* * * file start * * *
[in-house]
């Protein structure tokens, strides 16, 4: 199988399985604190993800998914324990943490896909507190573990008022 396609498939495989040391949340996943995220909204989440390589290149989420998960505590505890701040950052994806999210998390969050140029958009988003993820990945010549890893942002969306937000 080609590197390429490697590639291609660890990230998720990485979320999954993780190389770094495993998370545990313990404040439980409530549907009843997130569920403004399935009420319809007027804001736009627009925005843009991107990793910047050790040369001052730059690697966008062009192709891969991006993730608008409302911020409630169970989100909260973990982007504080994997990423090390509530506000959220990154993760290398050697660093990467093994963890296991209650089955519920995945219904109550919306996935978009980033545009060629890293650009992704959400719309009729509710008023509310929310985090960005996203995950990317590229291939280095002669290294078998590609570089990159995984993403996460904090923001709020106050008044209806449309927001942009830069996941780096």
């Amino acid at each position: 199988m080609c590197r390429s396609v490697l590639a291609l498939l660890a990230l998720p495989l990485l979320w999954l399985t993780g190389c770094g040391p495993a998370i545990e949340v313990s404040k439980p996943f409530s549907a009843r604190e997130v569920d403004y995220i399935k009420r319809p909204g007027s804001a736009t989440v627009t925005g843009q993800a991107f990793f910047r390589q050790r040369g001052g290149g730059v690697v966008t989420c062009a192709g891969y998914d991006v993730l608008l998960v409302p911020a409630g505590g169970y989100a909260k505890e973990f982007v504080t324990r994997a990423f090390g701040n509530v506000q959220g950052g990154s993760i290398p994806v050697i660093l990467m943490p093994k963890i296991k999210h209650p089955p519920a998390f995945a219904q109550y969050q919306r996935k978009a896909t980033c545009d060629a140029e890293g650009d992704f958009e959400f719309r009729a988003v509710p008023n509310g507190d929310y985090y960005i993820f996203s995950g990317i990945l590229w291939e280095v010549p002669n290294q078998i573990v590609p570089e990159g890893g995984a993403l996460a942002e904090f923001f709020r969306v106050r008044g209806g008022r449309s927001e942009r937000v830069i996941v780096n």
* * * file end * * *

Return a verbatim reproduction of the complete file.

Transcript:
[in-house]
């Protein structure tokens, strides 16, 4: 199988399985604190993800998914324990943490896909507190573990008022 396609498939495989040391949340996943995220909204989440390589290149989420998960505590505890701040950052994806999210998390969050140029958009988003993820990945010549890893942002969306937000 080609590197390429490697590639291609660890990230998720990485979320999954993780190389770094495993998370545990313990404040439980409530549907009843997130569920403004399935009420319809007027804001736009627009925005843009991107990793910047050790040369001052730059690697966008062009192709891969991006993730608008409302911020409630169970989100909260973990982007504080994997990423090390509530506000959220990154993760290398050697660093990467093994963890296991209650089955519920995945219904109550919306996935978009980033545009060629890293650009992704959400719309009729509710008023509310929310985090960005996203995950990317590229291939280095002669290294078998590609570089990159995984993403996460904090923001709020106050008044209806449309927001942009830069996941780096």
């Amino acid at each position: 199988m080609c590197r390429s396609v490697l590639a291609l498939l660890a990230l998720p495989l990485l979320w999954l399985t993780g190389c770094g040391p495993a998370i545990e949340v313990s404040k439980p996943f409530s549907a009843r604190e997130v569920d403004y995220i399935k009420r319809p909204g007027s804001a736009t989440v627009t925005g843009q993800a991107f990793f910047r390589q050790r040369g001052g290149g730059v690697v966008t989420c062009a192709g891969y998914d991006v993730l608008l998960v409302p911020a409630g505590g169970y989100a909260k505890e973990f982007v504080t324990r994997a990423f090390g701040n509530v506000q959220g950052g990154s993760i290398p994806v050697i660093l990467m943490p093994k963890i296991k999210h209650p089955p519920a998390f995945a219904q109550y969050q919306r996935k978009a896909t980033c545009d060629a140029e890293g650009d992704f958009e959400f719309r009729a988003v509710p008023n509310g507190d929310y985090y960005i993820f996203s995950g990317i990945l590229w291939e280095v010549p002669n290294q078998i573990v590609p570089e990159g890893g995984a993403l996460a942002e904090f923001f709020r969306v106050r008044g209806g008022r449309s927001e942009r937000v830069i996941v780096n």